Blazers lose Batum (right knee), McCollum (left ankle) in first half vs. Thunder

The Portland Trail Blazers are locked into the No. 4 seed in the Western Conference, are assured of having to open the first round of the playoffs on the road since their opponent will end the season with a superior record, have already lost three wings to injury and entered Monday night without All-Star power forward LaMarcus Aldridge, who's nursing a sprained left foot. With no chance to improve their seeding and just two games left in the regular season, at this point, Blazers fans were just hoping that what remains of the team to make it to the playoffs in one piece.

Unfortunately, as Blazers fans know as well as anyone, you don't always get what you hope for. Two more starters — small forward Nicolas Batum and shooting guard C.J. McCollum, whom coach Terry Stotts slid into the starting lineup after losing Arron Afflalo, to whom Stotts turned after losing Wesley Matthews — went down in the first half of Monday's meeting with the Oklahoma City Thunder.

Batum suffered a right knee injury with just over a minute and a half remaining in the opening quarter. The veteran swingman and teammate Joel Freeland both jumped to try to collect a rebound of a missed 3-point shot by Oklahoma City guard Dion Waiters:

As Batum came down, he landed awkwardly on his right foot, seeming to stick in place as he landed, shaking and falling forward, putting his hands out to brace himself against the hardwood. He did not join his teammates in the frontcourt on offense, leaving him as the lone line of defense after Waiters picked the pocket of Portland reserve point guard Tim Frazier and drove to the basket. Batum just got his body in Waiters' way, taking the foul so he could get himself off the court and to the sideline, where he was met by a pair of athletic trainers, who helped him to the back.

Batum, who was already dealing with a sore back, finished with one point and one rebound in 10 1/2 minutes.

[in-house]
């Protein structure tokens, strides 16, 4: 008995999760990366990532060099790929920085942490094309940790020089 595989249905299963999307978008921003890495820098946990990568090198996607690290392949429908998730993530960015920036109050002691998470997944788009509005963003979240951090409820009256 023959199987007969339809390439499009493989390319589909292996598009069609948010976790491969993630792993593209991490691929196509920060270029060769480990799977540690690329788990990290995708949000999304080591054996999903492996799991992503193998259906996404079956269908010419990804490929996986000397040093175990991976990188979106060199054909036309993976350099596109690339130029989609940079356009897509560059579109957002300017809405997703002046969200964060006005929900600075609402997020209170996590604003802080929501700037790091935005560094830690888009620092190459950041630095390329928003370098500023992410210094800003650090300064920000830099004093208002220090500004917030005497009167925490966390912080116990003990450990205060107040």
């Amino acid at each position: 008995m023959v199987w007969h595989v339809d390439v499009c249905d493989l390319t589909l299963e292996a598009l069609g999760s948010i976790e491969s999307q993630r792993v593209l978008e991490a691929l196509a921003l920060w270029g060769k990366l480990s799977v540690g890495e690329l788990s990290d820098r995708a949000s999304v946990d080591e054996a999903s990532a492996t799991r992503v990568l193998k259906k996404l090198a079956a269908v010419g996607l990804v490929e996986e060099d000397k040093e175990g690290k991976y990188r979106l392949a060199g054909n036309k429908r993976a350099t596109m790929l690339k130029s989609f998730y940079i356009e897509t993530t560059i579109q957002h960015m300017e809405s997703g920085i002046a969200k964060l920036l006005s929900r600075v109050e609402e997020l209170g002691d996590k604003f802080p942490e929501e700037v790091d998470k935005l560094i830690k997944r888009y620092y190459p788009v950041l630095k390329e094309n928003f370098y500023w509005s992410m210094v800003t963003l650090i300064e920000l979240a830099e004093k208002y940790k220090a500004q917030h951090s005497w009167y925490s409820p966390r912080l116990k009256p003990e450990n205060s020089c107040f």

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McCollum's injury came just before intermission, after an Enes Kanter putback of a Russell Westbrook miss gave Oklahoma City a seven-point lead in a must-win game to keep pace with the New Orleans Pelicans in the race for the eighth and final playoff spot in the Western Conference:

As McCollum broke toward the ball to take the inbounds pass, Westbrook stepped into his path. McCollum tried to elude Westbrook, but he stepped awkwardly as he planted his left foot, tumbling to the ground. He got up and limped as quickly as he could off to the sideline, but was clearly in pain and couldn't quite get comfortable in his gait again.

He finished with four points on 2-for-8 shooting, four assists, two rebounds and a block in 20 minutes of work.

The loss of two rotation wings left Stotts with just eight healthy bodies for the balance of Monday's game, which was not exactly ideal for matching up with the desperate Thunder on the road. Oklahoma City came away with a 101-90 win behind 36 points (13-for-27 shooting, 2-for-5 from 3-point land, 8-for-8 at the foul line) from All-Star point guard Russell Westbrook.

The dynamic playmaker also added 11 rebounds, seven assists and two steals in 38 minutes of work, making the most of the second chance that the NBA afforded him by rescinding the technical foul he received in Sunday's loss to the Indiana Pacers. Had the call stood up, Westbrook would have been suspended for Monday's game. Because it didn't, Oklahoma City lives to fight another day, keeping its record even with the also victorious New Orleans Pelicans.

The Pelicans own the head-to-head tiebreaker over the Thunder, meaning that if the two teams finish with the same record, New Orleans will be in the playoffs. If New Orleans loses to the San Antonio Spurs on Wednesday, though, and Oklahoma City can beat the Minnesota Timberwolves, then the Thunder will return to the postseason for the sixth straight season.

Ultimately, though, Monday's outcome didn't really mean too much to Portland. What matters most will be the follow-up evaluations on Tuesday. Should either Batum or McCollum (or, gulp, both) wind up having injuries that linger on, the wounded Blazers' already tall task of toppling whichever team finishes fifth without home-court advantage will become even more challenging.

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Dan Devine is an editor for Ball Don't Lie on Yahoo Sports. Have a tip? Email him at or follow him on Twitter!

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